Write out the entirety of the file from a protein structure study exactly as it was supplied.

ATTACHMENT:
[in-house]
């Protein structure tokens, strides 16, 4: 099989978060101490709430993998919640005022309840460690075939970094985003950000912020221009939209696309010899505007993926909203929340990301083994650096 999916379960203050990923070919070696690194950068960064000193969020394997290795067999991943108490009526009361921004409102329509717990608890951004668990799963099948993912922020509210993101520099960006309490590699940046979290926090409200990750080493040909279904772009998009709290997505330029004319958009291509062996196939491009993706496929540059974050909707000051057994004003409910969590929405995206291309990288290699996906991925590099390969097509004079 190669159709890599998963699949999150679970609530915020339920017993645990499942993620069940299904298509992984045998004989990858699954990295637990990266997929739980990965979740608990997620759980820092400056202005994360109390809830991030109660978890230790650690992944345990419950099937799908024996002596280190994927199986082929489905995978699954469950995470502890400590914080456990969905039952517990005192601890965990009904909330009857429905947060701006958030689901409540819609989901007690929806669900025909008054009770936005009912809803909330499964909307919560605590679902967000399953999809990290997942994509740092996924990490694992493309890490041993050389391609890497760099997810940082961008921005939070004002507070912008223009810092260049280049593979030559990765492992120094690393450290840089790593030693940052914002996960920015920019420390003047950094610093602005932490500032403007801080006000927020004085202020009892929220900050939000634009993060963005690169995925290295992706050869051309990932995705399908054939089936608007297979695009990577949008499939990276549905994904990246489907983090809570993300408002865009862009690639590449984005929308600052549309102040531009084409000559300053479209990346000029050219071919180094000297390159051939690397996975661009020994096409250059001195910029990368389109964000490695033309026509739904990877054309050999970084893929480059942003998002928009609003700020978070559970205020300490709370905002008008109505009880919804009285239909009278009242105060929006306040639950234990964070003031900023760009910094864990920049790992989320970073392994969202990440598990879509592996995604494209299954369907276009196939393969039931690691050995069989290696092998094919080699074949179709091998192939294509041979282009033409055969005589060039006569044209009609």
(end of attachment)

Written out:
[in-house]
């Protein structure tokens, strides 16, 4: 099989978060101490709430993998919640005022309840460690075939970094985003950000912020221009939209696309010899505007993926909203929340990301083994650096 999916379960203050990923070919070696690194950068960064000193969020394997290795067999991943108490009526009361921004409102329509717990608890951004668990799963099948993912922020509210993101520099960006309490590699940046979290926090409200990750080493040909279904772009998009709290997505330029004319958009291509062996196939491009993706496929540059974050909707000051057994004003409910969590929405995206291309990288290699996906991925590099390969097509004079 190669159709890599998963699949999150679970609530915020339920017993645990499942993620069940299904298509992984045998004989990858699954990295637990990266997929739980990965979740608990997620759980820092400056202005994360109390809830991030109660978890230790650690992944345990419950099937799908024996002596280190994927199986082929489905995978699954469950995470502890400590914080456990969905039952517990005192601890965990009904909330009857429905947060701006958030689901409540819609989901007690929806669900025909008054009770936005009912809803909330499964909307919560605590679902967000399953999809990290997942994509740092996924990490694992493309890490041993050389391609890497760099997810940082961008921005939070004002507070912008223009810092260049280049593979030559990765492992120094690393450290840089790593030693940052914002996960920015920019420390003047950094610093602005932490500032403007801080006000927020004085202020009892929220900050939000634009993060963005690169995925290295992706050869051309990932995705399908054939089936608007297979695009990577949008499939990276549905994904990246489907983090809570993300408002865009862009690639590449984005929308600052549309102040531009084409000559300053479209990346000029050219071919180094000297390159051939690397996975661009020994096409250059001195910029990368389109964000490695033309026509739904990877054309050999970084893929480059942003998002928009609003700020978070559970205020300490709370905002008008109505009880919804009285239909009278009242105060929006306040639950234990964070003031900023760009910094864990920049790992989320970073392994969202990440598990879509592996995604494209299954369907276009196939393969039931690691050995069989290696092998094919080699074949179709091998192939294509041979282009033409055969005589060039006569044209009609």